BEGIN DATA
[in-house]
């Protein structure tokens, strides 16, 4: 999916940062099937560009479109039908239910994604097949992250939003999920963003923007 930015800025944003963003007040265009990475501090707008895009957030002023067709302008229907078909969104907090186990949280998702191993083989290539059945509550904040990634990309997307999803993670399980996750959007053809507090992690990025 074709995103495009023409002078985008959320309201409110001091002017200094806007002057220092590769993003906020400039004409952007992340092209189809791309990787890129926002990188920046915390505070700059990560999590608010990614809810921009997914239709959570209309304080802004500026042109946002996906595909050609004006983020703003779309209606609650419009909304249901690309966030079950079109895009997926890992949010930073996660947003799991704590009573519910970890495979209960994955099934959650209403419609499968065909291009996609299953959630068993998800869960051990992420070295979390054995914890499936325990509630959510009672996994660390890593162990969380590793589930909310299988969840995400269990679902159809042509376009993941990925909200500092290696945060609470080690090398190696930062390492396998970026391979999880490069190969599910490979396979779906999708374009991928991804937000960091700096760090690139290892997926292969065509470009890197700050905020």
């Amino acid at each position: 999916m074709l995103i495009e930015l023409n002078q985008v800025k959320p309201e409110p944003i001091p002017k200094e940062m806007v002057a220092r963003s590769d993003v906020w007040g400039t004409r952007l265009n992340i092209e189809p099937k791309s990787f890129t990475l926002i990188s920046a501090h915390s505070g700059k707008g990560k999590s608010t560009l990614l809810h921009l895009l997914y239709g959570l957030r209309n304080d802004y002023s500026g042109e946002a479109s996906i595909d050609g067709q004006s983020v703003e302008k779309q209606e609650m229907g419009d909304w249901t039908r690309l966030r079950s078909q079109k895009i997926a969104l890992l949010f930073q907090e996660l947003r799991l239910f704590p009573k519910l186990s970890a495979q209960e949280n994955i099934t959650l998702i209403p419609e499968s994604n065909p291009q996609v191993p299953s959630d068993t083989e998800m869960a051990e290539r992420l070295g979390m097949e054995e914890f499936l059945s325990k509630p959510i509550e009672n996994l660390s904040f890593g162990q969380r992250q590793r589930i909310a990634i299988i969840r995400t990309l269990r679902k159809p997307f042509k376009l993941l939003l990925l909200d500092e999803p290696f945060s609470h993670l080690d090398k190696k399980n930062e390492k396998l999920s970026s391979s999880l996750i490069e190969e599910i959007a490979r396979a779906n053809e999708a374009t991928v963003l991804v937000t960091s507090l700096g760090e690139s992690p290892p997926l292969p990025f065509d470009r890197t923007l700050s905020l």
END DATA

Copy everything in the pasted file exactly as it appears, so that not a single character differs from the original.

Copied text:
[in-house]
């Protein structure tokens, strides 16, 4: 999916940062099937560009479109039908239910994604097949992250939003999920963003923007 930015800025944003963003007040265009990475501090707008895009957030002023067709302008229907078909969104907090186990949280998702191993083989290539059945509550904040990634990309997307999803993670399980996750959007053809507090992690990025 074709995103495009023409002078985008959320309201409110001091002017200094806007002057220092590769993003906020400039004409952007992340092209189809791309990787890129926002990188920046915390505070700059990560999590608010990614809810921009997914239709959570209309304080802004500026042109946002996906595909050609004006983020703003779309209606609650419009909304249901690309966030079950079109895009997926890992949010930073996660947003799991704590009573519910970890495979209960994955099934959650209403419609499968065909291009996609299953959630068993998800869960051990992420070295979390054995914890499936325990509630959510009672996994660390890593162990969380590793589930909310299988969840995400269990679902159809042509376009993941990925909200500092290696945060609470080690090398190696930062390492396998970026391979999880490069190969599910490979396979779906999708374009991928991804937000960091700096760090690139290892997926292969065509470009890197700050905020």
């Amino acid at each position: 999916m074709l995103i495009e930015l023409n002078q985008v800025k959320p309201e409110p944003i001091p002017k200094e940062m806007v002057a220092r963003s590769d993003v906020w007040g400039t004409r952007l265009n992340i092209e189809p099937k791309s990787f890129t990475l926002i990188s920046a501090h915390s505070g700059k707008g990560k999590s608010t560009l990614l809810h921009l895009l997914y239709g959570l957030r209309n304080d802004y002023s500026g042109e946002a479109s996906i595909d050609g067709q004006s983020v703003e302008k779309q209606e609650m229907g419009d909304w249901t039908r690309l966030r079950s078909q079109k895009i997926a969104l890992l949010f930073q907090e996660l947003r799991l239910f704590p009573k519910l186990s970890a495979q209960e949280n994955i099934t959650l998702i209403p419609e499968s994604n065909p291009q996609v191993p299953s959630d068993t083989e998800m869960a051990e290539r992420l070295g979390m097949e054995e914890f499936l059945s325990k509630p959510i509550e009672n996994l660390s904040f890593g162990q969380r992250q590793r589930i909310a990634i299988i969840r995400t990309l269990r679902k159809p997307f042509k376009l993941l939003l990925l909200d500092e999803p290696f945060s609470h993670l080690d090398k190696k399980n930062e390492k396998l999920s970026s391979s999880l996750i490069e190969e599910i959007a490979r396979a779906n053809e999708a374009t991928v963003l991804v937000t960091s507090l700096g760090e690139s992690p290892p997926l292969p990025f065509d470009r890197t923007l700050s905020l």